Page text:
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Licensed Unlicensed Requires Authentication Published by De Gruyter February 22, 2012

A portable magnetic induction measurement system (PIMS)

Axel Cordes EMAIL logo , Jérôme Foussier, , Daniel Pollig and Steffen Leonhardt
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For contactless monitoring of ventilation and heart activity, magnetic induction measurements are applicable. As the technique is harmless for the human body, it is well suited for long-term monitoring solutions, e.g., bedside monitoring, monitoring of home care patients, and the monitoring of persons in critical occupations. For such settings, a two-channel portable magnetic induction system has been developed, which is small and light enough to be fitted in a chair or bed. Because demodulation, control, and filtering are implemented on a front-end digital signal processor, a PC is not required (except for visualization/data storage during research and development). The system can be connected to a local area network (LAN) or wireless network (WiFi), allowing to connect several devices to a large monitoring system, e.g., for a residential home for the elderly or a hospital with low-risk patients not requiring standard ECG monitoring. To visualize data streams, a Qt-based (Qt-framework by Nokia, Espoo, Finland) monitoring application has been developed, which runs on Netbook computers, laptops, or standard PCs. To induce and measure the magnetic fields, external coils and amplifiers are required. This article describes the system and presents results for monitoring respiration and heart activity in a (divan) bed and for respiration monitoring in a chair. Planar configurations and orthogonal coil setups were examined during the measurement procedures. The measurement data were streamed over a LAN to a monitoring PC running Matlab (The MathWorks Inc, Natick, MA, USA).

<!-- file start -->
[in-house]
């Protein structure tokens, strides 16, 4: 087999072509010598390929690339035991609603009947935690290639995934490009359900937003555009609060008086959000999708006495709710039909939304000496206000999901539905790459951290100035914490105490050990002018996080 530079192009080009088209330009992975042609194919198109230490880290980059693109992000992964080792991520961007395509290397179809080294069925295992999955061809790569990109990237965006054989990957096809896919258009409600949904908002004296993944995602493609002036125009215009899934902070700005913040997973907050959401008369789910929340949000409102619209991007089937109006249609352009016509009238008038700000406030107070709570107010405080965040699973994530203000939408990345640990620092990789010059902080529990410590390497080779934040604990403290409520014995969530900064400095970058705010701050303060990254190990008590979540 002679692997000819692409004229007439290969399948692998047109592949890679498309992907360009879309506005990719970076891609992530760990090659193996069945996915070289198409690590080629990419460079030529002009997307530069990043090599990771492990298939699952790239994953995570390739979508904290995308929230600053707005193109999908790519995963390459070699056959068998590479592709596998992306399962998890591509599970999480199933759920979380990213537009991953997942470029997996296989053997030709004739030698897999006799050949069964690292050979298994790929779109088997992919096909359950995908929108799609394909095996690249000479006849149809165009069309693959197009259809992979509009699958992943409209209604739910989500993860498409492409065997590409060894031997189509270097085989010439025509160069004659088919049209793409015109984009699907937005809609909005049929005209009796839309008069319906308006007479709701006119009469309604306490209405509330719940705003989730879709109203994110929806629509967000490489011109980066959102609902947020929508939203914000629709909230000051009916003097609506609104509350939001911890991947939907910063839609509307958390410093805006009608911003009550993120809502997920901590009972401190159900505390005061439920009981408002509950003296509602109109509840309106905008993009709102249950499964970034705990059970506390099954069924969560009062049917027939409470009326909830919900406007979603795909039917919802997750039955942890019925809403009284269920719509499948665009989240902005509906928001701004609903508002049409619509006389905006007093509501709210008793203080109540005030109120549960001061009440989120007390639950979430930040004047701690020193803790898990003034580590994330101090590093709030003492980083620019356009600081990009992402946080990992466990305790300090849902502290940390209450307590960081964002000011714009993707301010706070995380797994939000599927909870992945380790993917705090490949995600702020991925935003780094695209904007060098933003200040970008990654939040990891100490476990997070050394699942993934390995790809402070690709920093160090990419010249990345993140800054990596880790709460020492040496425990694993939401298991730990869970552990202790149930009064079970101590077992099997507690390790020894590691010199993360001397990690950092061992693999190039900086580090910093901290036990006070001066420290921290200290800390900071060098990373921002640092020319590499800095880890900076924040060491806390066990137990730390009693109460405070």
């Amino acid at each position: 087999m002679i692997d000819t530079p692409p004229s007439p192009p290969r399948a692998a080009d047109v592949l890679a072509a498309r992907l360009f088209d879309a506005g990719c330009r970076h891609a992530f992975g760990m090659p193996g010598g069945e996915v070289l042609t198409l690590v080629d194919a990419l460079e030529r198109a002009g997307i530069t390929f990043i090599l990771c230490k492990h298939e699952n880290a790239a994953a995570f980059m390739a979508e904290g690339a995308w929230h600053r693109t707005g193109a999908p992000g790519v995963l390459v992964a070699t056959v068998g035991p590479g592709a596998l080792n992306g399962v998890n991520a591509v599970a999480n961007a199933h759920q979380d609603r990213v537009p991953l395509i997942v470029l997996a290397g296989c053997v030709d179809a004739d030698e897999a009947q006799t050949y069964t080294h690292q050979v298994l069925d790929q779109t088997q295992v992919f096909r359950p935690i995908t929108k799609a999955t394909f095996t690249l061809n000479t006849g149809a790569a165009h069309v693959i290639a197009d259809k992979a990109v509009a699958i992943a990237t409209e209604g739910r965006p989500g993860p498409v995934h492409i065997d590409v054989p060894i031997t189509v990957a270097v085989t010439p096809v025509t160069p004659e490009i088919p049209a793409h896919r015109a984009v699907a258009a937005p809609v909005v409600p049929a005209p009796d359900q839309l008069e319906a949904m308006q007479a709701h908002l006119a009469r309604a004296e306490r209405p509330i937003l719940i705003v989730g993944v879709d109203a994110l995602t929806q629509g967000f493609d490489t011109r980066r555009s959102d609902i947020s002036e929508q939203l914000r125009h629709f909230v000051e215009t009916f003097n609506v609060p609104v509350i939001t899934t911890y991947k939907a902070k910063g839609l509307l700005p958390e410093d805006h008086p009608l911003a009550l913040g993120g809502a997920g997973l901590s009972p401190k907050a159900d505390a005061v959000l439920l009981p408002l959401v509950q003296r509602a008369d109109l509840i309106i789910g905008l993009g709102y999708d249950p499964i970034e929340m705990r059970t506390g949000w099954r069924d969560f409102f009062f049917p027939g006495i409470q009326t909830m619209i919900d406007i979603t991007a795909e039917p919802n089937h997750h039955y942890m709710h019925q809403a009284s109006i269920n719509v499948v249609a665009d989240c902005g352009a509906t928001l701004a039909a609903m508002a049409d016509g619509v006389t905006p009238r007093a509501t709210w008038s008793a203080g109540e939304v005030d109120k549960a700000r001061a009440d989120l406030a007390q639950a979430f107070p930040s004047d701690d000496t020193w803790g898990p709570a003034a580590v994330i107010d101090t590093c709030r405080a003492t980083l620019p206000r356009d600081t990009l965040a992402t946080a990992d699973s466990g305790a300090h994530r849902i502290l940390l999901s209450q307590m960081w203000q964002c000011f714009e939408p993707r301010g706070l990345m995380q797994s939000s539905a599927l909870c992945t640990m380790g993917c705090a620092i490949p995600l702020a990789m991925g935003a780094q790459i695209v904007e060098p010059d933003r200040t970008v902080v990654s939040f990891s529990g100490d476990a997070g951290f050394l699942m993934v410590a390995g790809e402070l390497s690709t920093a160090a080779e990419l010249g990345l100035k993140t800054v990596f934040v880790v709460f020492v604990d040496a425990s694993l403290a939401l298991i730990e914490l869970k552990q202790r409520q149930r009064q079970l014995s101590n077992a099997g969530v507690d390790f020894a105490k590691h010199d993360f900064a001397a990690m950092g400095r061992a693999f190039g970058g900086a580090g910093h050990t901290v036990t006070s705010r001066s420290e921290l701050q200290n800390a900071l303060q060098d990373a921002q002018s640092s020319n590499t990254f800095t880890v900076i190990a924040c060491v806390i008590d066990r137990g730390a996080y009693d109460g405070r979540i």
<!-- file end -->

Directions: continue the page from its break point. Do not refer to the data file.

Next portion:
Corresponding author: Axel Cordes, Philips Chair for Medical Information Technology, RWTH Aachen University, Pauwelsstraße 20, 52074 Aachen, Germany Phone: +241/80 23200 Fax: +241/80 82442

Received: 2011-6-21
Accepted: 2012-2-2
Published Online: 2012-2-22
Published in Print: 2012-04-01

©2012 by Walter de Gruyter Berlin Boston

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